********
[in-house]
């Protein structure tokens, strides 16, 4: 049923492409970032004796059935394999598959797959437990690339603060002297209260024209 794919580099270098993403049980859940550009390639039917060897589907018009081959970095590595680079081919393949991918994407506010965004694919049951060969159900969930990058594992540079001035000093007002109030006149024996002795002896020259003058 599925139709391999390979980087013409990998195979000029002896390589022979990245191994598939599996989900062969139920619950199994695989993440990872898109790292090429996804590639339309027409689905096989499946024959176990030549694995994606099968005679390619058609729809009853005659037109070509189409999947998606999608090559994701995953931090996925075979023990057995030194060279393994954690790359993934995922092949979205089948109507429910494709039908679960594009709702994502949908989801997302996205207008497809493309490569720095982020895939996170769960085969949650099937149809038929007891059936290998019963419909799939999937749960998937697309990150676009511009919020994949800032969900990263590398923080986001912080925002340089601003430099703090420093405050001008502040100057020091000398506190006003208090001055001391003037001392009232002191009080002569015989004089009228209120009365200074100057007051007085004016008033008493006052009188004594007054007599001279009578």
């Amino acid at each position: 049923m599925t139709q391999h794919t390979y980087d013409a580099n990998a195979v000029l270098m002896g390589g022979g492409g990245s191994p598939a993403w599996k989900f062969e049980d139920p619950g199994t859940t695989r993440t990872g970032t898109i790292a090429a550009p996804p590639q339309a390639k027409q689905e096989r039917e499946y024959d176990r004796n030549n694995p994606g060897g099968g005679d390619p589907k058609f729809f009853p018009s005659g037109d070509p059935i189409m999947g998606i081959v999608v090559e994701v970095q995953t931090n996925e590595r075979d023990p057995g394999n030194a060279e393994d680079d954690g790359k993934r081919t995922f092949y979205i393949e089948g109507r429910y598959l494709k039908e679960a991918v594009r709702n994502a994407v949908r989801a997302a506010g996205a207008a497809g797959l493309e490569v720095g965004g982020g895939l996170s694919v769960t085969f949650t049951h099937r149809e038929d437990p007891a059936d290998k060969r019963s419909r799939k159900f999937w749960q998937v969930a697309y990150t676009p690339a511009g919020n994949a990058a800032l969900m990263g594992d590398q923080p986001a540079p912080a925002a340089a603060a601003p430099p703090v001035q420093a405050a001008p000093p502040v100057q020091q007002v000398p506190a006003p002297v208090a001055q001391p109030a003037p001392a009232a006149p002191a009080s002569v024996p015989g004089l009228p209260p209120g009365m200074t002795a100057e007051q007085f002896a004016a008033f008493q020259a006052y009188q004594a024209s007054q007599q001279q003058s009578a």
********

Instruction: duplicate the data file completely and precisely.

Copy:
[in-house]
């Protein structure tokens, strides 16, 4: 049923492409970032004796059935394999598959797959437990690339603060002297209260024209 794919580099270098993403049980859940550009390639039917060897589907018009081959970095590595680079081919393949991918994407506010965004694919049951060969159900969930990058594992540079001035000093007002109030006149024996002795002896020259003058 599925139709391999390979980087013409990998195979000029002896390589022979990245191994598939599996989900062969139920619950199994695989993440990872898109790292090429996804590639339309027409689905096989499946024959176990030549694995994606099968005679390619058609729809009853005659037109070509189409999947998606999608090559994701995953931090996925075979023990057995030194060279393994954690790359993934995922092949979205089948109507429910494709039908679960594009709702994502949908989801997302996205207008497809493309490569720095982020895939996170769960085969949650099937149809038929007891059936290998019963419909799939999937749960998937697309990150676009511009919020994949800032969900990263590398923080986001912080925002340089601003430099703090420093405050001008502040100057020091000398506190006003208090001055001391003037001392009232002191009080002569015989004089009228209120009365200074100057007051007085004016008033008493006052009188004594007054007599001279009578």
């Amino acid at each position: 049923m599925t139709q391999h794919t390979y980087d013409a580099n990998a195979v000029l270098m002896g390589g022979g492409g990245s191994p598939a993403w599996k989900f062969e049980d139920p619950g199994t859940t695989r993440t990872g970032t898109i790292a090429a550009p996804p590639q339309a390639k027409q689905e096989r039917e499946y024959d176990r004796n030549n694995p994606g060897g099968g005679d390619p589907k058609f729809f009853p018009s005659g037109d070509p059935i189409m999947g998606i081959v999608v090559e994701v970095q995953t931090n996925e590595r075979d023990p057995g394999n030194a060279e393994d680079d954690g790359k993934r081919t995922f092949y979205i393949e089948g109507r429910y598959l494709k039908e679960a991918v594009r709702n994502a994407v949908r989801a997302a506010g996205a207008a497809g797959l493309e490569v720095g965004g982020g895939l996170s694919v769960t085969f949650t049951h099937r149809e038929d437990p007891a059936d290998k060969r019963s419909r799939k159900f999937w749960q998937v969930a697309y990150t676009p690339a511009g919020n994949a990058a800032l969900m990263g594992d590398q923080p986001a540079p912080a925002a340089a603060a601003p430099p703090v001035q420093a405050a001008p000093p502040v100057q020091q007002v000398p506190a006003p002297v208090a001055q001391p109030a003037p001392a009232a006149p002191a009080s002569v024996p015989g004089l009228p209260p209120g009365m200074t002795a100057e007051q007085f002896a004016a008033f008493q020259a006052y009188q004594a024209s007054q007599q001279q003058s009578a």